The film shows clearly the growing British exasperation with Lawrence, especially over what they see as his disloyalty, while Lawrence shows his contempt for duplicitous politicians. The peace conference is the perfect setting for the political manoeuvering of nations. It also shows how the establishment deals with outsiders.
At this stage of his life, Lawrence is famous. A stage show in London portrays him as a heroic figure in the Middle East. Whether the man himself is happy to be portrayed in this way is left open but the film does show that identity can be forced on people as well as embraced. By showing how awkward he is with women, the implication is that he prefers men for intimacy. I prefer Anthony Sattin’s conclusion that we do not have the evidence on which to conclude whether or not he was gay. I suppose in a way it proves its own point: identity can be forced upon people.
‘A Dangerous Man: Lawrence After Arabia’ is in my hinterland. What’s in yours?
Back in the 70s, this television programme broadcast on ITV was a popular one in my family. It tells the story of one extended family at the start of the Second World War and follows them through the war years to peacetime, with the inevitable loss of family members on the way.
My young self was most interested in the idea of war and it was hard, back then, to see that the title was a metaphor and a pun and that the home front was very different from the war films of my youth. However, the story of one family was compelling. Britain is obsessed with class and, while the distinctions may be disappearing, they were quite clear back then.
The Ashton family live in Liverpool. Edwin, the father, has moved up the social ladder, mostly because of his marriage to Jean whose brother owns a business. Promotion at the factory seems assured but it is his nephew who is brought in above him, putting him firmly in his place. Interestingly, his nephew is closer to his uncle than to his own single father and the two households are often shown in contrast to each other; the wealthy Briggs family has little of the heart shown in the Ashton household where four sons and daughters fill the house.
The accents of the four younger Ashtons vary but the sense of upwardly mobile people in a world where barriers have been shaken by the war is a strong element.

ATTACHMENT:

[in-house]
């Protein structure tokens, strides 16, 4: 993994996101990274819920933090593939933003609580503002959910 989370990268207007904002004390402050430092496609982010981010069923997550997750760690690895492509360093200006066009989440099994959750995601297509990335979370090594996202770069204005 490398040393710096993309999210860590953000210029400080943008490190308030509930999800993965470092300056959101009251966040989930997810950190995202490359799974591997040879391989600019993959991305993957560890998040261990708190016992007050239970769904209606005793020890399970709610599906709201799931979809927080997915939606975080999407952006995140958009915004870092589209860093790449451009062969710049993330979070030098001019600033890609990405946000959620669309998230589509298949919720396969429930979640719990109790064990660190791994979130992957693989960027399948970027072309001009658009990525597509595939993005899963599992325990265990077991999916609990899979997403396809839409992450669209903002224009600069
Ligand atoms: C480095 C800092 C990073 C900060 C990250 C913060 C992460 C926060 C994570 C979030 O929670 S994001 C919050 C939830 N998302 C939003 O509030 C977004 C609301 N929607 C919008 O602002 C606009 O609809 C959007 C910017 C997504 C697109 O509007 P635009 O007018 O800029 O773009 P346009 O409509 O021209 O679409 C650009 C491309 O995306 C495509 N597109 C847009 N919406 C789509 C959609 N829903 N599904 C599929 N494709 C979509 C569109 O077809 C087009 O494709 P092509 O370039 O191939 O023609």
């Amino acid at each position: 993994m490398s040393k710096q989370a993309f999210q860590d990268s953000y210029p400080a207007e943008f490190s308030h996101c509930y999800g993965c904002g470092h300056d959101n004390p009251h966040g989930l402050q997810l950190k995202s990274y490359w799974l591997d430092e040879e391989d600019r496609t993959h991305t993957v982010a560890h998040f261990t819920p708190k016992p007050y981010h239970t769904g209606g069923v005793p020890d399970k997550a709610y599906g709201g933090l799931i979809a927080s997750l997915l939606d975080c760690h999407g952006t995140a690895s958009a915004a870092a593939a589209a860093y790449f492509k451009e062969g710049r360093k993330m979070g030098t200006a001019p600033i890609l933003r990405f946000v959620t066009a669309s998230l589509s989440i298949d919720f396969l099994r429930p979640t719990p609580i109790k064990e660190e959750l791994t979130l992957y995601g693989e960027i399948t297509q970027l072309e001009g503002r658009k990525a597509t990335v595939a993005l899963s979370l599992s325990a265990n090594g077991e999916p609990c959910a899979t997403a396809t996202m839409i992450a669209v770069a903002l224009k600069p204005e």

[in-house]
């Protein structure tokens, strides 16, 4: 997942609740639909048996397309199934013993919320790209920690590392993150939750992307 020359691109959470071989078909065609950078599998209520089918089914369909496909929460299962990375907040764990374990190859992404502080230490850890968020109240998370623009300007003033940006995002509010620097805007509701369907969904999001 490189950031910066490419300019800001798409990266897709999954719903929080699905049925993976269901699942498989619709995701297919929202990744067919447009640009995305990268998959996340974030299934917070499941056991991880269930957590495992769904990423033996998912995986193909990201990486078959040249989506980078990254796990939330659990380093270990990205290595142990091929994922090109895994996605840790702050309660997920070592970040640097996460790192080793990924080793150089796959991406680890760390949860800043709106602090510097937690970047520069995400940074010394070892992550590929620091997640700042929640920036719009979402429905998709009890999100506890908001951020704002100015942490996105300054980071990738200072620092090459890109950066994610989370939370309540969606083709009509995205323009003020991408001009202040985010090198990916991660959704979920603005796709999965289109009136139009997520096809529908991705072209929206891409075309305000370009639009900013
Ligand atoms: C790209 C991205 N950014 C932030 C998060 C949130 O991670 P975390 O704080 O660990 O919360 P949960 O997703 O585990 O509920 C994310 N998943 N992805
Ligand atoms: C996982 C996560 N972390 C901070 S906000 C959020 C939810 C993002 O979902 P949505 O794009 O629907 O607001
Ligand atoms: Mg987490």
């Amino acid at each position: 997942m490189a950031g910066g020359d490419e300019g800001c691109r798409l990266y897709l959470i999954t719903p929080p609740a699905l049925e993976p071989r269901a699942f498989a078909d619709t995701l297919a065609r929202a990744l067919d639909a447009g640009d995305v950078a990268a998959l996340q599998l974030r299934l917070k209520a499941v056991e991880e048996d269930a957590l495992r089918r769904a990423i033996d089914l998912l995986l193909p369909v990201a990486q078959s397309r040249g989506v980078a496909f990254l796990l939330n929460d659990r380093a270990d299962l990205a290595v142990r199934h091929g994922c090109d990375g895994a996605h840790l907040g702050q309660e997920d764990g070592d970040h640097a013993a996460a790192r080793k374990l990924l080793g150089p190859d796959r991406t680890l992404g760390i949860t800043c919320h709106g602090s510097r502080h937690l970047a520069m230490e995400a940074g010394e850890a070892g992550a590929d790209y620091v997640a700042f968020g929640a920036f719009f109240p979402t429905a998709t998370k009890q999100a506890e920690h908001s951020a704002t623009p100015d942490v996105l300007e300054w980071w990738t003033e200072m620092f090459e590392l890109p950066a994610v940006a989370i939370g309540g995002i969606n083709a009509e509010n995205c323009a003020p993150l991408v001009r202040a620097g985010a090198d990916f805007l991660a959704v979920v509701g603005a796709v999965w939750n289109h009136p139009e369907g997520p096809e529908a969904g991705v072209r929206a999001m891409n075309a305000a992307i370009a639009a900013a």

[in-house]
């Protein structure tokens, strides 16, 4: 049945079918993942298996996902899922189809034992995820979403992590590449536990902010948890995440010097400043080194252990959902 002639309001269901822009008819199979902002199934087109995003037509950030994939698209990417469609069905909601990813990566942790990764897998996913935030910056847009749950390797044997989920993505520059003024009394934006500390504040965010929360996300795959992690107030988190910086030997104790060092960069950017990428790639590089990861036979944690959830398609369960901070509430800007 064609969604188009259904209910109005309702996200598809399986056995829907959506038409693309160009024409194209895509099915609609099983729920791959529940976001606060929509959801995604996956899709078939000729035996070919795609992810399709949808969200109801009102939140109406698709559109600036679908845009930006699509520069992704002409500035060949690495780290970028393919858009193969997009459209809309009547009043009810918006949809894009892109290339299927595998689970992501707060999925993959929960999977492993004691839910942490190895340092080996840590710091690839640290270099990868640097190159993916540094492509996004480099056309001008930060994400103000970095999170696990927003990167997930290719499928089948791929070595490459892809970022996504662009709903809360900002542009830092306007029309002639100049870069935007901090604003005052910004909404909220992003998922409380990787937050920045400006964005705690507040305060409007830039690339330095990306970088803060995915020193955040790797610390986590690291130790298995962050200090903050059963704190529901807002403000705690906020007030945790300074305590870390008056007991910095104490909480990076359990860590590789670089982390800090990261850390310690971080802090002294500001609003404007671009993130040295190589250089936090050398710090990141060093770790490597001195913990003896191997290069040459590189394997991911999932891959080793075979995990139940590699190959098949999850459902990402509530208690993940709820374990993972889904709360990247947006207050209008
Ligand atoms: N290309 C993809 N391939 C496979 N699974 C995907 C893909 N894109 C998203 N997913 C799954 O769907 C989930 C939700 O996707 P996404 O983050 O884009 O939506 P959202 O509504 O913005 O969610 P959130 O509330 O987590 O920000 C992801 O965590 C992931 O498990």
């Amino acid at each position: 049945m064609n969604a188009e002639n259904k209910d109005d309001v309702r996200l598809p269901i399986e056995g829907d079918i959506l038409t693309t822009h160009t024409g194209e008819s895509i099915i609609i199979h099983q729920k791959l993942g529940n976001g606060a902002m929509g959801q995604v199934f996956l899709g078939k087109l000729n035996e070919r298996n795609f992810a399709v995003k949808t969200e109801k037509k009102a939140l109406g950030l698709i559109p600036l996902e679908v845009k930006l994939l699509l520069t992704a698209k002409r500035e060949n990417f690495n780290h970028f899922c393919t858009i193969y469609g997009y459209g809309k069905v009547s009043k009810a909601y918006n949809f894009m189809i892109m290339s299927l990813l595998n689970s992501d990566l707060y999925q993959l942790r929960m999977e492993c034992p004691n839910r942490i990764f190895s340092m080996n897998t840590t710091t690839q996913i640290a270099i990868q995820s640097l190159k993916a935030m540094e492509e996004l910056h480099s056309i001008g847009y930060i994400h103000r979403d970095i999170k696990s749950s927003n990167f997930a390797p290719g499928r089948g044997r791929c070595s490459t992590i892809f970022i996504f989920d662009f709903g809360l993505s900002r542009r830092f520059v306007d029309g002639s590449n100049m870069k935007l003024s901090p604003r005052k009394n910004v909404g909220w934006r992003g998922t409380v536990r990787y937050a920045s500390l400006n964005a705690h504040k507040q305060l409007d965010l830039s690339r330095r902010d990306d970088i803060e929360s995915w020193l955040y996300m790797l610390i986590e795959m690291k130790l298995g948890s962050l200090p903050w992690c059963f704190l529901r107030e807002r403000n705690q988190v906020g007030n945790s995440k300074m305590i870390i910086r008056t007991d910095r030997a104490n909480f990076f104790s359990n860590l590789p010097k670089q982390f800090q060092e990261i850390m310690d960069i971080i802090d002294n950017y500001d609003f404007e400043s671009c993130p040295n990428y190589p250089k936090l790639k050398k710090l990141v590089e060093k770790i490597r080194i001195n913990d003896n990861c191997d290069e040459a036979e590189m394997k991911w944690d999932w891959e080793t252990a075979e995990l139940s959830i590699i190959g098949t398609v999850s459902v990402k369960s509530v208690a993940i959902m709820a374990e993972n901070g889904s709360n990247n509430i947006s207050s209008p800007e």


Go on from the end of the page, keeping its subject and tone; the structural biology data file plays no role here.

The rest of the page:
Ultimately, the programme’s strength is showing family dynamics when under pressure. Jon Finch wrote the series. His later television series ‘Sam’ set in an earlier time also showed families fracturing under difficult circumstances. As with most dramas made back in the 70s, it was mostly studio based so the sense of it being a city as large as Liverpool was minimised.
‘A Family at War’ is in my hinterland. What’s in yours?
I remember fondly this television series from the 70s. It was an age when television for children involved quite complex ideas as well as good adventures. In this series, Murray Dale plays Dominic the same character he played in ‘Boy Dominic’ but now he is older and a sea cadet at a naval academy, ready to follow in his father’s footsteps.
The earlier series was episodic in nature; there was a different story in each programme with a background on-going story of Dominic’s father’s quest to return home after a ship wreck. In this series, there is one central story which sends Dominic away from the academy and in search of the killers of his parents. His mother and father were attacked by robbers who believed they were in possession of a treasure.
I thought Murray Dale would go on to have a long career in acting but this was the end of the road for him in this particular sphere. I believe he continued a career in film but in production rather than performing even though there was brief time when he was part of a musical group with his brother.